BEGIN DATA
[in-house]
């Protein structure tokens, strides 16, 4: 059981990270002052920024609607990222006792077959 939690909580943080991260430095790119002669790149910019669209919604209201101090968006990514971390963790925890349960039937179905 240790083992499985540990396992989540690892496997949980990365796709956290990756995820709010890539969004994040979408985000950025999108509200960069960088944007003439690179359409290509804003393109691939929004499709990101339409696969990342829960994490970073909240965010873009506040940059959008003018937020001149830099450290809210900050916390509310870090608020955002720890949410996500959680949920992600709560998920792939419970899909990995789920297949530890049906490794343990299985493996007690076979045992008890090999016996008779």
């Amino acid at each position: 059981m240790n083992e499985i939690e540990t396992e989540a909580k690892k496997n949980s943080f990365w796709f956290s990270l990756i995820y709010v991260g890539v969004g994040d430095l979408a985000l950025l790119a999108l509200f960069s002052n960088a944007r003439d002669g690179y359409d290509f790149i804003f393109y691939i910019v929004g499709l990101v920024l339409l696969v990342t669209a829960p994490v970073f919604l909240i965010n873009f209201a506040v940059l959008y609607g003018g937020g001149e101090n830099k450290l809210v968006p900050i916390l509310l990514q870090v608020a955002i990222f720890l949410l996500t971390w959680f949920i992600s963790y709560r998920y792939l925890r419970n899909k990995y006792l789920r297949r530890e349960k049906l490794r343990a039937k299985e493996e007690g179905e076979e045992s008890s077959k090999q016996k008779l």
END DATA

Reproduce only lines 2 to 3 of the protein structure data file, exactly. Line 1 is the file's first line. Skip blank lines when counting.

């Protein structure tokens, strides 16, 4: 059981990270002052920024609607990222006792077959 939690909580943080991260430095790119002669790149910019669209919604209201101090968006990514971390963790925890349960039937179905 240790083992499985540990396992989540690892496997949980990365796709956290990756995820709010890539969004994040979408985000950025999108509200960069960088944007003439690179359409290509804003393109691939929004499709990101339409696969990342829960994490970073909240965010873009506040940059959008003018937020001149830099450290809210900050916390509310870090608020955002720890949410996500959680949920992600709560998920792939419970899909990995789920297949530890049906490794343990299985493996007690076979045992008890090999016996008779």
């Amino acid at each position: 059981m240790n083992e499985i939690e540990t396992e989540a909580k690892k496997n949980s943080f990365w796709f956290s990270l990756i995820y709010v991260g890539v969004g994040d430095l979408a985000l950025l790119a999108l509200f960069s002052n960088a944007r003439d002669g690179y359409d290509f790149i804003f393109y691939i910019v929004g499709l990101v920024l339409l696969v990342t669209a829960p994490v970073f919604l909240i965010n873009f209201a506040v940059l959008y609607g003018g937020g001149e101090n830099k450290l809210v968006p900050i916390l509310l990514q870090v608020a955002i990222f720890l949410l996500t971390w959680f949920i992600s963790y709560r998920y792939l925890r419970n899909k990995y006792l789920r297949r530890e349960k049906l490794r343990a039937k299985e493996e007690g179905e076979e045992s008890s077959k090999q016996k008779l």